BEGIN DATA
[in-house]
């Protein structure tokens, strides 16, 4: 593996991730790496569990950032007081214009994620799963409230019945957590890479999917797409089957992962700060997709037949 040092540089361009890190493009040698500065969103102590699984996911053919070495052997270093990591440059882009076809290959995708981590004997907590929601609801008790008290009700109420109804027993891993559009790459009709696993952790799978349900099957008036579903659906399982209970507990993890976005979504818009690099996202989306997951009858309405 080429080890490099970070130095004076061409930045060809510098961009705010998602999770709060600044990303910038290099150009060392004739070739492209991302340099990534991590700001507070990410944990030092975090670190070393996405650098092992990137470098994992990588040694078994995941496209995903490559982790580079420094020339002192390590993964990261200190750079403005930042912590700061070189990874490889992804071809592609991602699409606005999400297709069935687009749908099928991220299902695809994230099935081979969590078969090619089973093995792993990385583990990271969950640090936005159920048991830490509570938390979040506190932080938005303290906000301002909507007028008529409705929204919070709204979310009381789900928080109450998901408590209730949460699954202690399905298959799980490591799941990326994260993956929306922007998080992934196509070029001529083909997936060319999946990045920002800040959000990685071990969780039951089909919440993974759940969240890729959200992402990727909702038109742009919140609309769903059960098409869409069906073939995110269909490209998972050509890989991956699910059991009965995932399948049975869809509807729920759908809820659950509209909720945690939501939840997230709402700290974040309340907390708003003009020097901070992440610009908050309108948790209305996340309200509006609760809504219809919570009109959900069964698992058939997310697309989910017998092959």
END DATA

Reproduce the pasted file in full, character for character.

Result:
[in-house]
């Protein structure tokens, strides 16, 4: 593996991730790496569990950032007081214009994620799963409230019945957590890479999917797409089957992962700060997709037949 040092540089361009890190493009040698500065969103102590699984996911053919070495052997270093990591440059882009076809290959995708981590004997907590929601609801008790008290009700109420109804027993891993559009790459009709696993952790799978349900099957008036579903659906399982209970507990993890976005979504818009690099996202989306997951009858309405 080429080890490099970070130095004076061409930045060809510098961009705010998602999770709060600044990303910038290099150009060392004739070739492209991302340099990534991590700001507070990410944990030092975090670190070393996405650098092992990137470098994992990588040694078994995941496209995903490559982790580079420094020339002192390590993964990261200190750079403005930042912590700061070189990874490889992804071809592609991602699409606005999400297709069935687009749908099928991220299902695809994230099935081979969590078969090619089973093995792993990385583990990271969950640090936005159920048991830490509570938390979040506190932080938005303290906000301002909507007028008529409705929204919070709204979310009381789900928080109450998901408590209730949460699954202690399905298959799980490591799941990326994260993956929306922007998080992934196509070029001529083909997936060319999946990045920002800040959000990685071990969780039951089909919440993974759940969240890729959200992402990727909702038109742009919140609309769903059960098409869409069906073939995110269909490209998972050509890989991956699910059991009965995932399948049975869809509807729920759908809820659950509209909720945690939501939840997230709402700290974040309340907390708003003009020097901070992440610009908050309108948790209305996340309200509006609760809504219809919570009109959900069964698992058939997310697309989910017998092959």